Is the machine knocking enough to go on the ground?
It is a myth that machine knocked bats are ready to play. You can use them to play, but they will crack open or break at the impact of a fastball.
Manual knocking is also called magical knocking because it is during this stage that the grains of the bat are compressed to strengthen the bat. The performance of the bat is reduced if not knocked properly. Without hand knocking, you will not get the full potential of machine knocking. Machine knocking will give you ok punch but that's useless if you are not doing a hand knocking to properly opening of the grains to maximum capacity and rounding the edges which are not possible in machine knocking.
Online sites making you fool by saying 5000 or 9000 knocks on every bat
As mentioned earlier, it is important to knock in your bat, but many online sites suggest that pre knocked bats are good enough to play, which is a myth. The pre-knocking-in can be beneficial to the knocking process, but certainly, it is not enough. These claims made by online sites are seldom accurate. A “9000 knocks” descriptive bat does not necessarily mean the bat is knocked in 9000 times, and there is no way for you to check these claims.
Every willow is different, and one standard can’t be used to perfect different kinds of willows. The number of times knocks are giving free on the bat is just a marketing gimmick. In some good English willow even 3000 hand knocks are enough and provide optimum punch and opened up the grains, so going for more than this will only damage the bat. It's not the number, it depends on how experienced or knowledgeable the knocking person is.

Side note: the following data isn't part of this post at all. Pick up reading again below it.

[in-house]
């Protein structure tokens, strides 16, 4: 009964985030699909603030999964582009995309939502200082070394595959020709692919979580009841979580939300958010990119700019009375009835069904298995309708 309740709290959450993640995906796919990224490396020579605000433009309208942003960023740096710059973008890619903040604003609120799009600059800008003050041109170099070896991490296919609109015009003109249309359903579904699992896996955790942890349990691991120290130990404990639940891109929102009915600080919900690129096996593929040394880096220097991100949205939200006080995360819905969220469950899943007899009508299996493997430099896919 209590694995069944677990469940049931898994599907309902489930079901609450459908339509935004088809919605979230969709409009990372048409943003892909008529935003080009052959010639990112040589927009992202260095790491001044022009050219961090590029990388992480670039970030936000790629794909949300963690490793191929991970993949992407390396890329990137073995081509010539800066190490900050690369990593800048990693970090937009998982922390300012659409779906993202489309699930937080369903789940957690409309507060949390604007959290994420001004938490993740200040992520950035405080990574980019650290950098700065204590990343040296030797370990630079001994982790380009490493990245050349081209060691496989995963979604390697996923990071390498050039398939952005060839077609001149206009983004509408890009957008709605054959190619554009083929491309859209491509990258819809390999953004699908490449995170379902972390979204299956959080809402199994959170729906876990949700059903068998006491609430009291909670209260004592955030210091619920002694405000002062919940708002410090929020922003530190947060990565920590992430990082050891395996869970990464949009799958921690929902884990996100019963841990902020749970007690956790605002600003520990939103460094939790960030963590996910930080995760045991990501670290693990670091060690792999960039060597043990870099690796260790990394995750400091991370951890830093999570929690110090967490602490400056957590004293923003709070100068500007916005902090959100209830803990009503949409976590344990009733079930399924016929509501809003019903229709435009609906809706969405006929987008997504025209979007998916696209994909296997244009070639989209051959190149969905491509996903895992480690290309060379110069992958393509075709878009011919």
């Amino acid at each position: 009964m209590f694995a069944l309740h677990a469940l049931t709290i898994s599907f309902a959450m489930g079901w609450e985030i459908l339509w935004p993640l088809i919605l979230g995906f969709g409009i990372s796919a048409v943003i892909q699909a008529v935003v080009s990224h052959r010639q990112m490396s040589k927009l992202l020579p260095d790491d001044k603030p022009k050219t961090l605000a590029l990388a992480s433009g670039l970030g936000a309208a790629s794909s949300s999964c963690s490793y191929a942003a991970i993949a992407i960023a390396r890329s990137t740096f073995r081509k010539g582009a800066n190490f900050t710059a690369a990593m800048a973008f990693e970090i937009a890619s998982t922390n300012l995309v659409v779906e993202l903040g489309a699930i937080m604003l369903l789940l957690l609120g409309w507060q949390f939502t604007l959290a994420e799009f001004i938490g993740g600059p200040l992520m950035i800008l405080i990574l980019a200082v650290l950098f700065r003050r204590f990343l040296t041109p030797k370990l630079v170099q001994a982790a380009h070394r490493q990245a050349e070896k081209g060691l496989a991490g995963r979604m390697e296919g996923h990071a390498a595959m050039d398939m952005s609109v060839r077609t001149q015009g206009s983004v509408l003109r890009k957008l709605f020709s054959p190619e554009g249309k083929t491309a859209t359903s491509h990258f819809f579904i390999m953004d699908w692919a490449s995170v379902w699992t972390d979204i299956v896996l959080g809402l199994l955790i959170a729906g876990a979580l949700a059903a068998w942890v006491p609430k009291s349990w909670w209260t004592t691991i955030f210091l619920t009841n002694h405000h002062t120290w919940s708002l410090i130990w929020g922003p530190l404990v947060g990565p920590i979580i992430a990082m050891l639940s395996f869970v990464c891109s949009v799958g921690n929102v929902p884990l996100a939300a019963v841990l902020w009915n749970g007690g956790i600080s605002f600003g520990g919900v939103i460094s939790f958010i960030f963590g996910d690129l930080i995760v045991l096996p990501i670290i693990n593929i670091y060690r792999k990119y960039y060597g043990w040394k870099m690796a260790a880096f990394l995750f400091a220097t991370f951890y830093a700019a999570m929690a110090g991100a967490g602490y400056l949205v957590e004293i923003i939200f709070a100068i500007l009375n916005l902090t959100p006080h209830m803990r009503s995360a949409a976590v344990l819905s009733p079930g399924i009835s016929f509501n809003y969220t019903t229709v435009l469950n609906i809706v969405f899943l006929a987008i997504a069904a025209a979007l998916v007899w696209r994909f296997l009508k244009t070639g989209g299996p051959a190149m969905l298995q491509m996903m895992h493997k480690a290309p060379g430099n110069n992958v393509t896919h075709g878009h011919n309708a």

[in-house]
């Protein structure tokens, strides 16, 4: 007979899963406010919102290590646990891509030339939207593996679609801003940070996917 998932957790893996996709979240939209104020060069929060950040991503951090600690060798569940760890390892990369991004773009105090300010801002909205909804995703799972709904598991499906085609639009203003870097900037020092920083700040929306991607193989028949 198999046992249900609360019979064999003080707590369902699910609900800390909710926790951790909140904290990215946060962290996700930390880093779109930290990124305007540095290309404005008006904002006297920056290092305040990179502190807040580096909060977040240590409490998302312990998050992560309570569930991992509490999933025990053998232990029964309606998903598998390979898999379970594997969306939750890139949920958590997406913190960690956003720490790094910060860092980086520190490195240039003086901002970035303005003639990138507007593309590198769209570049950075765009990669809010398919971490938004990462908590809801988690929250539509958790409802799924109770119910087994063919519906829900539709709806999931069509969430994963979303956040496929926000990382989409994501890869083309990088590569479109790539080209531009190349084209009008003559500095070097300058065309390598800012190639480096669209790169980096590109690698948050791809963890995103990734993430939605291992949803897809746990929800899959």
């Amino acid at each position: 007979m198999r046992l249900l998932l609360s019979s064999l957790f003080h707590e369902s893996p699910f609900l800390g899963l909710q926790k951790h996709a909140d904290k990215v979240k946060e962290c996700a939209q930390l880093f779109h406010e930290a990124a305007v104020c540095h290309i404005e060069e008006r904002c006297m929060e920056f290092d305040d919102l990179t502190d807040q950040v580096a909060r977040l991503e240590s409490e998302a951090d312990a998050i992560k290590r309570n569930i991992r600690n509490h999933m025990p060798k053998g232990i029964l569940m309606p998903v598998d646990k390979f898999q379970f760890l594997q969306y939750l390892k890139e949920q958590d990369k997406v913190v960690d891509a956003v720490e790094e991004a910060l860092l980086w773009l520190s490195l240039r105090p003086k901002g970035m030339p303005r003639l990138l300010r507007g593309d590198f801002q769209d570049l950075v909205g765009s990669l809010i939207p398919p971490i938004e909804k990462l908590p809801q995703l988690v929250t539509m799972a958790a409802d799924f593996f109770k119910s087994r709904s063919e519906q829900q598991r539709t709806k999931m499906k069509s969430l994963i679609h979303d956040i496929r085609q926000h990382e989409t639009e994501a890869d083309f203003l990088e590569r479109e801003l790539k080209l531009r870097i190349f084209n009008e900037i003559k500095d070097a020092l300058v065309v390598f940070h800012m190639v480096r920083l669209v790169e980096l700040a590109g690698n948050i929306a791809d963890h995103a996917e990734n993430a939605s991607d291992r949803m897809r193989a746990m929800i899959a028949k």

Which one to choose, Hammer or Ball Mallet?
It is considered an amateur mistake to use a ball mallet instead of a hammer mallet. Although both seem similar but knocking the bat with a ball mallet can lead to seam marks on the bat (these days good ball mallet-like from SM keep the seam away so not leaves any marks), and these are usually very light, so there is no real power behind the hits.
On the other hand, when using a hammer mallet, you don’t have to worry about the seam marks, and they come in different sizes. It is important to use a mallet that is heavy to ensure the hits are good. If a ball mallet or a real ball is being used to knock in the bat, it is important to make sure that the seam of the ball is not striking the blade and the bat is knocked in uniformly.